This is pretty easy with PARI/GP

I use "gp" for almost everything because it's so fast and arbitrary precision.

gp understands decimal and can convert to binary for you so that makes all the power-of-two bases trivial.

For example, here is Pi in binary:

**Code:**

? Pi

%1 = 3.1415926535897932384626433832795028842

? binary(Pi)

%2 = [[1, 1], [0, 0, 1, 0, 0, 1, 0, 0, 0, 0, 1, 1, 1, 1, 1, 1, 0, 1, 1, 0, 1, 0, 1, 0, 1, 0, 0, 0, 1, 0, 0, 0, 1, 0, 0, 0, 0, 1, 0, 1, 1, 0, 1, 0, 0, 0, 1, 1, 0, 0, 0, 0, 1, 0, 0, 0, 1, 1, 0, 1, 0, 0, 1, 1, 0, 0, 0, 1, 0, 0, 1, 1, 0, 0, 0, 1, 1, 0, 0, 1, 1, 0, 0, 0, 1, 0, 1, 0, 0, 0, 1, 0, 1, 1, 1, 0, 0, 0, 0, 0, 0, 0, 1, 1, 0, 1, 1, 1, 0, 0, 0, 0, 0, 1, 1, 1, 0, 0, 1, 1, 0, 1, 0, 0, 0, 1]]

If you want Pi in octal just take groups of 3 binary digits.

You can dial up the precision as much as you want. A million decimal digits of Pi can be achieved with:

**Code:**

? \p 1000000

realprecision = 1000016 significant digits (1000000 digits displayed)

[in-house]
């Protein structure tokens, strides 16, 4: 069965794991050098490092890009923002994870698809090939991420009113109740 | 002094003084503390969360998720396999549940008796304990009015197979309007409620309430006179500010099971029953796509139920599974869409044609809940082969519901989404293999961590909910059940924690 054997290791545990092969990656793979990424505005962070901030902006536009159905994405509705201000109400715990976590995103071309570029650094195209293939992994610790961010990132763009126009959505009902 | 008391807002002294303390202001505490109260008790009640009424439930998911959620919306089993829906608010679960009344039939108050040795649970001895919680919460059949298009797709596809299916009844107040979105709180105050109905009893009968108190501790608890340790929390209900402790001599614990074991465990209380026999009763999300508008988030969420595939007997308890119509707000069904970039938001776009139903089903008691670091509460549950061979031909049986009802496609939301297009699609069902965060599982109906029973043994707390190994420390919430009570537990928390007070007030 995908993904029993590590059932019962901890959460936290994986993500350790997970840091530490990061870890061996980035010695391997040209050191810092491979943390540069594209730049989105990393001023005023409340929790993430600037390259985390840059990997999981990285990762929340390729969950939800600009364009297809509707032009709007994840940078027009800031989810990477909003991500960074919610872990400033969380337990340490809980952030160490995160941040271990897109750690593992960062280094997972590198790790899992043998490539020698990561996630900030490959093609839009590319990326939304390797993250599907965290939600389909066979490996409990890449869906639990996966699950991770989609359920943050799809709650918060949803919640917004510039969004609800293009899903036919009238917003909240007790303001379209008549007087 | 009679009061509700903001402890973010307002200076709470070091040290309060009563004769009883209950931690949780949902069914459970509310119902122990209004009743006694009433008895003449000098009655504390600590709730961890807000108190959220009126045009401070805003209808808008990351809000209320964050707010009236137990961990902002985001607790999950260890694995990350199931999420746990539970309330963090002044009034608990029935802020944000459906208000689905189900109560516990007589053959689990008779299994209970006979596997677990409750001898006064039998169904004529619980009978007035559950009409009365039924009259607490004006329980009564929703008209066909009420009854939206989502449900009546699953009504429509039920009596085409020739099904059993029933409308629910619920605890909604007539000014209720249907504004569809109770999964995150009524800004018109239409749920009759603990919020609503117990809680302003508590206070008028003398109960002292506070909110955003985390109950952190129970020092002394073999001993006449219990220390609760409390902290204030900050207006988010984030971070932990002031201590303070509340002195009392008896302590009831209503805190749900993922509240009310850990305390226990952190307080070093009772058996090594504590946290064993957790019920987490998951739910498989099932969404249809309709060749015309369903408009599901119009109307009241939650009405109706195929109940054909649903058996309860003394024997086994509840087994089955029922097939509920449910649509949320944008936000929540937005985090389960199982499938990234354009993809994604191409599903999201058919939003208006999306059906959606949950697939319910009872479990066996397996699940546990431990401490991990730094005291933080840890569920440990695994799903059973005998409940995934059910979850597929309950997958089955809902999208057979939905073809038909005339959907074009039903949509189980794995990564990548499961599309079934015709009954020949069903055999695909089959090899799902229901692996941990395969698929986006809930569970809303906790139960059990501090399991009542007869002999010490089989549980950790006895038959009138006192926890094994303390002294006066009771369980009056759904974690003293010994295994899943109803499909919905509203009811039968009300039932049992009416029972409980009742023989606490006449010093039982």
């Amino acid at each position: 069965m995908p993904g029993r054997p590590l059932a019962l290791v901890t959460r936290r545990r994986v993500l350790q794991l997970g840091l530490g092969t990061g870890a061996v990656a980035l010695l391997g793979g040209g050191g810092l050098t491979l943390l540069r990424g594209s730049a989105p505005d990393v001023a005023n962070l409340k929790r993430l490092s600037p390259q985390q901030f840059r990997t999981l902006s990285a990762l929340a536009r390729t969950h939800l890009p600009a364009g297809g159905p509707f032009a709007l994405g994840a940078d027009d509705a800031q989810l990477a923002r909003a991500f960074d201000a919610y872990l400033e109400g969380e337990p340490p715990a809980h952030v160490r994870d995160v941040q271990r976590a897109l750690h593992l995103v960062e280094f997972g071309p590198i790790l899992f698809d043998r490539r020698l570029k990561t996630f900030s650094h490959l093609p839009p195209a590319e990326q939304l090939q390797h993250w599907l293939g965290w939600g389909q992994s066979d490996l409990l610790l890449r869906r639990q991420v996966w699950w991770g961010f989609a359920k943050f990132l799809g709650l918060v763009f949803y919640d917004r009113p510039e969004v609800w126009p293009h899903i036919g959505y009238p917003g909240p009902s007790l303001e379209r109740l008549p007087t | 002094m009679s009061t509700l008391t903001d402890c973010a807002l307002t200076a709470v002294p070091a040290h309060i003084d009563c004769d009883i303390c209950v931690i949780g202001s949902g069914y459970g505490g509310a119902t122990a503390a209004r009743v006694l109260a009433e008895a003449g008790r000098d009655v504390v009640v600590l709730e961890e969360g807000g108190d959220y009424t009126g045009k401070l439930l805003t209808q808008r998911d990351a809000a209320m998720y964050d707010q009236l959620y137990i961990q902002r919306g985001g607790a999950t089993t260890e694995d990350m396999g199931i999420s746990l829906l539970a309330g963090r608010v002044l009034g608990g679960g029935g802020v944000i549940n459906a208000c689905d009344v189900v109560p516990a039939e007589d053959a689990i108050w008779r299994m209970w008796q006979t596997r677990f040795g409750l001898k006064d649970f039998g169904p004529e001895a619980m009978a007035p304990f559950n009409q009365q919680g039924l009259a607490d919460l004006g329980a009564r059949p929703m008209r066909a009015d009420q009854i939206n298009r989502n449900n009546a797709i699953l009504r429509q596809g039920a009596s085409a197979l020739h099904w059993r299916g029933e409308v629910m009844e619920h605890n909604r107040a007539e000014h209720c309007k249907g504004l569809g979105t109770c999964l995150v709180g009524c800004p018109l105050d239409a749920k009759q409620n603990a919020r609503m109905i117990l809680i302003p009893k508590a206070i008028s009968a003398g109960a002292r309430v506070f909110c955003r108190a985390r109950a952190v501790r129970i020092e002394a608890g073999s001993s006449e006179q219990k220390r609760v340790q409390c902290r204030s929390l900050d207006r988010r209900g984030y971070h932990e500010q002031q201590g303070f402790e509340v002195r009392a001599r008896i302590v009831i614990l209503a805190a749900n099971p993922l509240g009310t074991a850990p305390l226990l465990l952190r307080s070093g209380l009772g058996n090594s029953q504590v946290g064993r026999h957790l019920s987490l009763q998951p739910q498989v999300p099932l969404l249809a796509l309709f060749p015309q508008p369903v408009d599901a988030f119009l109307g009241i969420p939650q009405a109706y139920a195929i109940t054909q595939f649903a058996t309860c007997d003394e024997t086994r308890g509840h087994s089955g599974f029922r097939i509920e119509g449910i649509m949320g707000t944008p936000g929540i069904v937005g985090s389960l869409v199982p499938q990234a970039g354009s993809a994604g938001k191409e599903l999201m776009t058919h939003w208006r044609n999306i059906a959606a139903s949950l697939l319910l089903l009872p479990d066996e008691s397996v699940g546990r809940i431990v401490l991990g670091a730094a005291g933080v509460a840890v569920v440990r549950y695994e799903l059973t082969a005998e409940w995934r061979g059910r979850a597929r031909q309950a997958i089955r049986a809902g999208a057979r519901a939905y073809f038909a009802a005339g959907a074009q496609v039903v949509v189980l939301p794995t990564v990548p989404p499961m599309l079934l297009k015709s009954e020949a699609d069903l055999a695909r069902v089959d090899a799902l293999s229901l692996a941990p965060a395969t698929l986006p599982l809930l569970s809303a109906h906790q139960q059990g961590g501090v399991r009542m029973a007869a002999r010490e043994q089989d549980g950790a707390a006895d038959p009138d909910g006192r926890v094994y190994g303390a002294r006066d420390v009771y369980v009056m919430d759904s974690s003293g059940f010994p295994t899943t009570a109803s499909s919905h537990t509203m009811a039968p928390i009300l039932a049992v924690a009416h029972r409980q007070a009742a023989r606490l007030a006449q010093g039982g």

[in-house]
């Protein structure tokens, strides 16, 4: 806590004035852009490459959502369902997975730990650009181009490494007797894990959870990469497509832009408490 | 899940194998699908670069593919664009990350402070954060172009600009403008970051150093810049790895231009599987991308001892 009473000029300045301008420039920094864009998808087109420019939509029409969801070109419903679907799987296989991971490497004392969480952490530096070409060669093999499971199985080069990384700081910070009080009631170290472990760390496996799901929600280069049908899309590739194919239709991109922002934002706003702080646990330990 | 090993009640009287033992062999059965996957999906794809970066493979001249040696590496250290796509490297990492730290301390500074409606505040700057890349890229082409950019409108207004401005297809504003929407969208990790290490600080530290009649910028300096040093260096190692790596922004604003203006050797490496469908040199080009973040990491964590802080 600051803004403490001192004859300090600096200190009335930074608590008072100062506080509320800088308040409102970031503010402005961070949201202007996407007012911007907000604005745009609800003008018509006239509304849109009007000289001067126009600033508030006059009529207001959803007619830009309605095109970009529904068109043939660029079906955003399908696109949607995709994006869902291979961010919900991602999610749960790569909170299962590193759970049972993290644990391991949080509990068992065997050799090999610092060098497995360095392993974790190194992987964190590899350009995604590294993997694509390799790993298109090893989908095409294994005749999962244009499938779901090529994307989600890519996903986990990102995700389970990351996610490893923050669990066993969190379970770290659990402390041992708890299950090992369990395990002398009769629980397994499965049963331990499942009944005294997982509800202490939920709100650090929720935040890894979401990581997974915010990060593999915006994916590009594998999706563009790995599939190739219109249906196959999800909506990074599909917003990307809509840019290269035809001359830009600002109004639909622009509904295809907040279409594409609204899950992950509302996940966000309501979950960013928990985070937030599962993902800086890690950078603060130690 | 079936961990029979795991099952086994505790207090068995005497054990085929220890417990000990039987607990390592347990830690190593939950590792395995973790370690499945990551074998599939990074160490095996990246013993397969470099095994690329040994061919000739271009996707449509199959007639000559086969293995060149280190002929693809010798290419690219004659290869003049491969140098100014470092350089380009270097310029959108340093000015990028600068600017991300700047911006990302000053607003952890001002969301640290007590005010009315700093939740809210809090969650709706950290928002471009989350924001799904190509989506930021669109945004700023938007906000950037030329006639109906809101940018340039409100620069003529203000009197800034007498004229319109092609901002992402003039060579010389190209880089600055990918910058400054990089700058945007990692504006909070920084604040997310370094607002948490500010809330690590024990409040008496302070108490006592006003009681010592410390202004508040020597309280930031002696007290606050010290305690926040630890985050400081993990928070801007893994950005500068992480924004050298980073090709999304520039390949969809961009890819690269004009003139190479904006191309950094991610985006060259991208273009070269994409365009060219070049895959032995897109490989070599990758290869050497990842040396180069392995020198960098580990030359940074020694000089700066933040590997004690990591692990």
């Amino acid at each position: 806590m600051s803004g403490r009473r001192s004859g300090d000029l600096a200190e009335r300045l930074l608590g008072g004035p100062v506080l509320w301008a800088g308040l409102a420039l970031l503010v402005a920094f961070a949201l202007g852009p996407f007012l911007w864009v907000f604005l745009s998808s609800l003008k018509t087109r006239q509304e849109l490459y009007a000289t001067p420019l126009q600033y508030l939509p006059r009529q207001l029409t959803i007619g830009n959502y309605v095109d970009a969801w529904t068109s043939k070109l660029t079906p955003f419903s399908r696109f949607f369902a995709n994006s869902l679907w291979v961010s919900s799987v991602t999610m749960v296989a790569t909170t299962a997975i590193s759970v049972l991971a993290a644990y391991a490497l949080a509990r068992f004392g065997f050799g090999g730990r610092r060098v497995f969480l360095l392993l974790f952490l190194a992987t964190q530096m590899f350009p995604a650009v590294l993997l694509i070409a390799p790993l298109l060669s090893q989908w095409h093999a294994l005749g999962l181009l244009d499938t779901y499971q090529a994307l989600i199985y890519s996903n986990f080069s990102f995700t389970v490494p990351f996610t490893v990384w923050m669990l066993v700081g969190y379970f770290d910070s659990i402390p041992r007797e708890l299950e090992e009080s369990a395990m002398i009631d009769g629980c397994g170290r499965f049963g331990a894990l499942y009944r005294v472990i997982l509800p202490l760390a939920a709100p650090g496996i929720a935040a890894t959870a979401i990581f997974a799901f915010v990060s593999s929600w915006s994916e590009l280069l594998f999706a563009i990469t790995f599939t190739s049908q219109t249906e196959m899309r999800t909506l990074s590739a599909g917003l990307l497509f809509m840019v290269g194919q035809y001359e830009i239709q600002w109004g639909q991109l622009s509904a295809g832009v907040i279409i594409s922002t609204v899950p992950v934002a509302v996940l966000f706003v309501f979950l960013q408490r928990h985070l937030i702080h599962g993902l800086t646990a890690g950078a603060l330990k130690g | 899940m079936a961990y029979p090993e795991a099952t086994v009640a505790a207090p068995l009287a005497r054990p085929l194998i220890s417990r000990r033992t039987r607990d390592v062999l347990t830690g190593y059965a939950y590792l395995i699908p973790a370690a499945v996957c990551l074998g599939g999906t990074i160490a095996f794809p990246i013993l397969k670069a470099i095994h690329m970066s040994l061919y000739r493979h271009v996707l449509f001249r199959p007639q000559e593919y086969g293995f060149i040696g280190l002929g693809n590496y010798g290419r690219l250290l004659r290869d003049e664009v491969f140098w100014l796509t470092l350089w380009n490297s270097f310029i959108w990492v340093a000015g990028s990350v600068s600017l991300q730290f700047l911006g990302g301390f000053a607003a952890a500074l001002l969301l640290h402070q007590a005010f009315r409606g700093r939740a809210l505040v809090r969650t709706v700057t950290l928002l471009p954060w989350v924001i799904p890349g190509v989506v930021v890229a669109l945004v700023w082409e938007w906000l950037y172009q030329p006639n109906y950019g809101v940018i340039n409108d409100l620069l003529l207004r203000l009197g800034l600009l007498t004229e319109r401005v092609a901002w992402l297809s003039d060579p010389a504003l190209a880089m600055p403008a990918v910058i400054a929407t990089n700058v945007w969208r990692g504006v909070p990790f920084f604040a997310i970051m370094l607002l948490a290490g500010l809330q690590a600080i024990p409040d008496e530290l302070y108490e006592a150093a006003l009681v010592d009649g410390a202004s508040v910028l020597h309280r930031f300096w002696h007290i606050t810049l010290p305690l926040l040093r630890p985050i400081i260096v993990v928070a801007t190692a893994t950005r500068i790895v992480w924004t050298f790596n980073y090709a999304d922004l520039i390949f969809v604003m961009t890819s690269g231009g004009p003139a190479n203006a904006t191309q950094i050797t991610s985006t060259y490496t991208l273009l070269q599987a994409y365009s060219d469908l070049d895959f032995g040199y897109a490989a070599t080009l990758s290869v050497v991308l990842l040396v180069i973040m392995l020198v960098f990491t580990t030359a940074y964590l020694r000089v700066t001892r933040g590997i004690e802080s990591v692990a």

? Pi

%3 (1 million digits here)

You can get e by using exp(1). Here are 100 decimal digits:

**Code:**

? \p 100

realprecision = 115 significant digits (100 digits displayed)

? exp(1)

%3 = 2.718281828459045235360287471352662497757247093699959574966967627724076630353547594571382178525166427

Phi is also easy:

**Code:**

? phi = (1 + sqrt(5)) / 2

%4 = 1.618033988749894848204586834365638117720309179805762862135448622705260462818902449707207204189391137

For exotic constants you may need to script gp to expand a taylor series or similar. Then figuring out how far you have to go for your desired precision will take some math on your part.